These artists’ radical reduction of the palette—which extended beyond paintings to encompass reliefs and sculptures—highlighted art’s potential to move beyond its longstanding role of representing the visible world and of reflecting the subjectivity of the artist.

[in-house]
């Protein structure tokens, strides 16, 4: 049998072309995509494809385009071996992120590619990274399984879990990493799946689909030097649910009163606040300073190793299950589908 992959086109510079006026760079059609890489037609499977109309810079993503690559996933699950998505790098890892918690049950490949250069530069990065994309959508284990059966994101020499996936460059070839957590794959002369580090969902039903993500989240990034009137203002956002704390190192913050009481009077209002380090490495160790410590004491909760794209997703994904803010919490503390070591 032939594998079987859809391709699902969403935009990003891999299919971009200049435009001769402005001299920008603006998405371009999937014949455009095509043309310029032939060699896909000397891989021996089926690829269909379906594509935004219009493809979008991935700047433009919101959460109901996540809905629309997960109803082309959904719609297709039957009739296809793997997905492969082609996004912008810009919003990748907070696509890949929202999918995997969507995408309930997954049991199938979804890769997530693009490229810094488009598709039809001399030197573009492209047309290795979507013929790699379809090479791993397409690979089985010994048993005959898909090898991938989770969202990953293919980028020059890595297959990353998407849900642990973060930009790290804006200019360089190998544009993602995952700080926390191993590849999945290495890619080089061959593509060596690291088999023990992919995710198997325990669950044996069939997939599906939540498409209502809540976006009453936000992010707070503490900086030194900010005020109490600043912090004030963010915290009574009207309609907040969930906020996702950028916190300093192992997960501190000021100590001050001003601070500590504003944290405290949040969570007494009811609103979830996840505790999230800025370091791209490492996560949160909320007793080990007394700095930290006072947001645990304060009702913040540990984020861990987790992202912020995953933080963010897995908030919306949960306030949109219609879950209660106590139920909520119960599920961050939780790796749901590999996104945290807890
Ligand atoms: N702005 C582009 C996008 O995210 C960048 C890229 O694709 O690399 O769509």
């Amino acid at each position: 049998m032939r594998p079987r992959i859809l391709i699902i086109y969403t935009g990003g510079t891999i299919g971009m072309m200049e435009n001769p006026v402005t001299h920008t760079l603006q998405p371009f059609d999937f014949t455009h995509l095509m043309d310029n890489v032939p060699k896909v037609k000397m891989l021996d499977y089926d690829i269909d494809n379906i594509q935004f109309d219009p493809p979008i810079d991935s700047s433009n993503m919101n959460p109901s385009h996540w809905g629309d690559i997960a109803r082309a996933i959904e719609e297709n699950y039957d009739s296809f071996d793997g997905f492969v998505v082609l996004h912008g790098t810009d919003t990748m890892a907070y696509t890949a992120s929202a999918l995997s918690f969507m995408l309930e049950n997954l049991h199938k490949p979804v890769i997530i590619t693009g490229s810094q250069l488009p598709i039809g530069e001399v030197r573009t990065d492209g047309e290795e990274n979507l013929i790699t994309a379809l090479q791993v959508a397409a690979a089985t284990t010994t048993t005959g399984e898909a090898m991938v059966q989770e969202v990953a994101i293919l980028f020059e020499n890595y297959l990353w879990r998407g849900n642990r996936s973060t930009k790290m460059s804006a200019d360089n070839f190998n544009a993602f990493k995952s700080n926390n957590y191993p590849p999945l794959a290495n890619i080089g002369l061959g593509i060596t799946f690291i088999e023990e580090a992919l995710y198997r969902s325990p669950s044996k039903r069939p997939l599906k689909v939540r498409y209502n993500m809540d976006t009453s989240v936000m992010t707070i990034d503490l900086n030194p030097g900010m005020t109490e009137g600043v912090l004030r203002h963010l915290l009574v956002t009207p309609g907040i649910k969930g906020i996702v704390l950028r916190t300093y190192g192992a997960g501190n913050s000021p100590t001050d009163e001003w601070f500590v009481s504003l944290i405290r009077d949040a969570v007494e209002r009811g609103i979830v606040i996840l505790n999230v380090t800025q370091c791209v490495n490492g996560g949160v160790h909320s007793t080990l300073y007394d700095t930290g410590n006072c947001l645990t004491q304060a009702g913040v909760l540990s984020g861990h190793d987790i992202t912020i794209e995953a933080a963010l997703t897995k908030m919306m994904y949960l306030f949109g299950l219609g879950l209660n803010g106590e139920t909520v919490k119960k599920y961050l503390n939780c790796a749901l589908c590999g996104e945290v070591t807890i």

Yves Klein’s Monochromes proved especially influential for artists in the ZERO network. He applied a dense expanse of pigment across the surface and around the edges of his unframed pictures. This approach resulted in works that emphasize pure color and appear almost to be objects floating off the wall. At the same time, Klein’s monochromes allude to abstract ideas and metaphysical concepts, such as the immaterial, space, and the void. The older but no-less-influential Italian artist Lucio Fontana opened up new horizons with his Concetti spaziali (1947–68), a series that includes single-color paintings with slashes that direct attention to the space beyond the picture plane. Otto Piene used stencils to lay paint on canvas in grid-like patterns intended to call attention to the play of light. In a related approach, Brazilian artist Almir Mavignier created works with patterns of colored paint droplets with pointed tips that emphasize light and shadow and have a discernible physical impact on the retina. Heinz Mack applied serial lines to his monochrome paintings and reliefs to generate a sensation of dynamism that makes the surface seem to vibrate. Günther Uecker enlivened the surface of his monochromes with utilitarian materials like corks and nails, while Enrico Castellani used nails to create pictures that initially look like flat, single-color paintings, yet upon closer examination reveal themselves to be dimensional reliefs. Other members of the ZERO network also turned to everyday materials ranging from cotton threads to roof tiles. In his Achromes (1957–63), Piero Manzoni tested the limits of the medium by employing unusual, colorless materials like bread and Styrofoam, and herman de vries added sand to white paint in a series of sculptures that reflect his desire to create “homogeneous structures.”